is to get "the lie" from inside the box, get "the truth" from
outside the box, and take a diff to detect hidden resources.
Specifically, we get "the lie" by enumerating files and Registry
entries through infected APIs inside the operating system. Then we
boot into a clean CD and scan the files and Registry on the infected
drive as a data drive. Since the rootkit is not running, we obtain
"the truth" that includes the resources that the rootkit was trying
to hide so that the diff between "the lie" and "the truth" will
reveal precisely those hidden entries. Such a diff-based approach
essentially turns the hiding behavior into its own detection mechanism
and turns one of the most difficult anti-malware problems into one of
the easiest problems to solve.
Fast User-Mode Rootkit Scanner for the Enterprise
Although this CD-boot-based solution can cover a broad range of
rootkits, no matter how they are operating in user mode or kernel
mode, it is inconvenient, requires user cooperation, and is difficult
to deploy on an enterprise scale as a scanner. Since the statistics
from a major Product Support Service (PSS) organization indicates that
user-mode rootkits account for over 90% of the reported
enterprise rootkit cases, it is desirable to have a scalable rootkit
scanner that can be deployed in the enterprise to detect all user-mode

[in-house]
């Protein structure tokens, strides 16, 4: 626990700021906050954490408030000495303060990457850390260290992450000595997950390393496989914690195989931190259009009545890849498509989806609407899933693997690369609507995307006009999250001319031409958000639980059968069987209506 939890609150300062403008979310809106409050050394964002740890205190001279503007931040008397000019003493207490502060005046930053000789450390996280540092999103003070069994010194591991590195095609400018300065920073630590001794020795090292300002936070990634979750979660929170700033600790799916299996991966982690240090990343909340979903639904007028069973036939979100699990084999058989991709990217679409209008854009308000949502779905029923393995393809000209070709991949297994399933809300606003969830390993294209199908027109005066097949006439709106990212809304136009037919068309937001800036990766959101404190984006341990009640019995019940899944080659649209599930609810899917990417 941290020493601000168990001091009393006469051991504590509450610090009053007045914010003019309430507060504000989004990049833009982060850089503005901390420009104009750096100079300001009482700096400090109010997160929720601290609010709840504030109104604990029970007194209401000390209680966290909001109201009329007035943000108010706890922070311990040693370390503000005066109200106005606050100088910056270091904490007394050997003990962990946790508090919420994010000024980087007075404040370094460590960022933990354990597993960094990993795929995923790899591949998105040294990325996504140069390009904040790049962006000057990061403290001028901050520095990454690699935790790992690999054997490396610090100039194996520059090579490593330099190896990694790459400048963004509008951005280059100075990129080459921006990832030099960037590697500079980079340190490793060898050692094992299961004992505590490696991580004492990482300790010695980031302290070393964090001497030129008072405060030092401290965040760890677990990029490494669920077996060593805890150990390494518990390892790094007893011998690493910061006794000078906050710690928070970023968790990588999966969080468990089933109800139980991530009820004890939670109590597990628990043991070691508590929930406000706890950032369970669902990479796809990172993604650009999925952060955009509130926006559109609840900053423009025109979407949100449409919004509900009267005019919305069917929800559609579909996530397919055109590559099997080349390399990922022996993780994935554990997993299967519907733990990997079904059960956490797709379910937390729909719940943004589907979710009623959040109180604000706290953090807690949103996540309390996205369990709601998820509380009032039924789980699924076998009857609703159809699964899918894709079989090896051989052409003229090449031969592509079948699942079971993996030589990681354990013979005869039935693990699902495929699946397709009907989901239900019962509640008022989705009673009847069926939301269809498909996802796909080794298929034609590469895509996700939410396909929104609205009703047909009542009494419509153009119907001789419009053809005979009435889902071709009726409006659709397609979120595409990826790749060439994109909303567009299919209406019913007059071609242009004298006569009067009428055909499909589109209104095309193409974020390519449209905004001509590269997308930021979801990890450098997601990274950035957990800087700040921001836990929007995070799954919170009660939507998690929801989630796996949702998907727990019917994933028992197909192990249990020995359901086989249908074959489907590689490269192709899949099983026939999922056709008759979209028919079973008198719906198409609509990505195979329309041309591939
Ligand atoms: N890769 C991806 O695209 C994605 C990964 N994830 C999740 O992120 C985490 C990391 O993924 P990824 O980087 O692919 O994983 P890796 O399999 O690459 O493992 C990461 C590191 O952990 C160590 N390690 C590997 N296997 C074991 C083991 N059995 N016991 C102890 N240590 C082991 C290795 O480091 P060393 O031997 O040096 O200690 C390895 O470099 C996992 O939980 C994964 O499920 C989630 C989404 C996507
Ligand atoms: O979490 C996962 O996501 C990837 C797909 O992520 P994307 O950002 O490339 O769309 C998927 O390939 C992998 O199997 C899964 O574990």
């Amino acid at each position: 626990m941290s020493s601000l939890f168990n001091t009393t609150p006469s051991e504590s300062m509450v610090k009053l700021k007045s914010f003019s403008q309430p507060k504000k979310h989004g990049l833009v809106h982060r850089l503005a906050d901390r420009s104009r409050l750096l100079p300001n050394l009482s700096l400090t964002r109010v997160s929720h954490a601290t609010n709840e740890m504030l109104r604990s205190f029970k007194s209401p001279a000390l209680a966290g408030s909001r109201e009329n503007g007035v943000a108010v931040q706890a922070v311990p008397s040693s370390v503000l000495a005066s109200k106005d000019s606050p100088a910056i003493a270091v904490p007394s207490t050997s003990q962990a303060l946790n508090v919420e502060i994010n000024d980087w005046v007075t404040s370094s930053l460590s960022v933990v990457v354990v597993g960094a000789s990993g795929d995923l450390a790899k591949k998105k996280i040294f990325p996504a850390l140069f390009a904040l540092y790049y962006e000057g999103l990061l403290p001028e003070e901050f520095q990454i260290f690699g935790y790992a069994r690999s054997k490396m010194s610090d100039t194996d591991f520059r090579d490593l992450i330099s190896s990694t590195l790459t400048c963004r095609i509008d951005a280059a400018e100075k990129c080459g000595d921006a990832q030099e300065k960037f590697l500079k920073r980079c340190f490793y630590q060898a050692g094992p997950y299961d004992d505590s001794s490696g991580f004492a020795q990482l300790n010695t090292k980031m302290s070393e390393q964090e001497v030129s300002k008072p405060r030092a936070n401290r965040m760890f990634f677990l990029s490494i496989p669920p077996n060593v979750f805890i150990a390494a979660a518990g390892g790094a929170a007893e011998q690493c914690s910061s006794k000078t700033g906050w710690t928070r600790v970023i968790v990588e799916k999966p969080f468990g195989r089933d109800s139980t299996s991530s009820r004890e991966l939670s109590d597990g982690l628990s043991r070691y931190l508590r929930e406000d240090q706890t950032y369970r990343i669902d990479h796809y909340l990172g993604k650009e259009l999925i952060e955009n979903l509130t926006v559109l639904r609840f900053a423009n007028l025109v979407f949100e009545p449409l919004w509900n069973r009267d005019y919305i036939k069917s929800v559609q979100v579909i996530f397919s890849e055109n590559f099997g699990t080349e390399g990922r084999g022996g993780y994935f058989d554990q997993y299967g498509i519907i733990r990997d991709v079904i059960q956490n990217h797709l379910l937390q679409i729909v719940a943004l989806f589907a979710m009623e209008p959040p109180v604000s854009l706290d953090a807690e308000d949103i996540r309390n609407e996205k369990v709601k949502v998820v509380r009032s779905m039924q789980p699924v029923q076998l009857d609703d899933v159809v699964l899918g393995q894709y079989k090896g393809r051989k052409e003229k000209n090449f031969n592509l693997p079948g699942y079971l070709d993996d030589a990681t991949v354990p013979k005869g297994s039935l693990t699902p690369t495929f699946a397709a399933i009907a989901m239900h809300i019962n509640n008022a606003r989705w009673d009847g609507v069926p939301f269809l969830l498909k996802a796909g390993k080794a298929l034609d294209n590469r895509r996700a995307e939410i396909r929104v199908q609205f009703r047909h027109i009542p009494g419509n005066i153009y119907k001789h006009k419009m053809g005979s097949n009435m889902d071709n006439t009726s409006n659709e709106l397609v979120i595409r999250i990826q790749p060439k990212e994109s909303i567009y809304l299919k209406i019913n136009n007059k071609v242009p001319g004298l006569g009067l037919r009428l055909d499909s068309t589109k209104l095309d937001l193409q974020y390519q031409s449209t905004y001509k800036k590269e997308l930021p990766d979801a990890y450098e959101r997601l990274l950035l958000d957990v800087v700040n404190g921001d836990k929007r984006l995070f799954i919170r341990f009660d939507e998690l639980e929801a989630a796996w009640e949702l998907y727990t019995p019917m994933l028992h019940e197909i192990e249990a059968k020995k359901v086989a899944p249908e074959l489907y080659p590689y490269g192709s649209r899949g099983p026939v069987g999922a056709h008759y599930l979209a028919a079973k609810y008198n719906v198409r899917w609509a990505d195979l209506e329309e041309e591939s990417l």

rootkits, which intercept and filter resource API calls in the address
space of each user-mode process [YH03, YN04].
We have developed such a rootkit scanner for Windows platforms. It
is based on the key observation that, when considering only user-mode
rootkits, "the truth" can be obtained from the lowest level of
user mode by properly preparing the call stack parameters and
using a few lines of assembly code to directly invoke the transition
into the kernel, without going through the regular user-mode Win32 API
code. In our current implementation, we use the difference to detect
hidden processes and to detect hidden hooks to Auto-Start
Extensibility Points (ASEPs), which are those Registry locations most
frequently attacked by spyware, Trojans, and rootkits based on an
extensive study [WRV+04, WBV+05]. If any hidden processes or ASEP
hooks are detected, we then look for potentially hidden files
associated with those hidden entries. This allows us to detect user-mode rootkit infections in a few seconds, without requiring a reboot
or any user participation.
Figure 1: Trojans and rootkits that (a) hide Registry
entries and (b) hide processes.
Figure 1 (a) and (b) illustrates how several real-world Trojans
and rootkits hook into the Registry and process enumeration API
calling chains, respectively, to hide their resources. Urbin and
Mersting are Trojan DLLs that make modifications at the highest level
by altering the per-process Import Address Table (IAT) entries of the
Registry enumeration APIs to point to their Trojan functions (an IAT
contains pointers to functions exported by loaded DLLs [HB05]). In
contrast, Vanquish directly modifies the loaded, in-memory API code to
interject its code. Both techniques cause the Trojan functions to
appear in the call stack trace of a kernel or user-mode debugging
To achieve better stealth, Aphex and Hacker Defender modify the
in-memory API code with a jump to the Trojan code along with a Trojan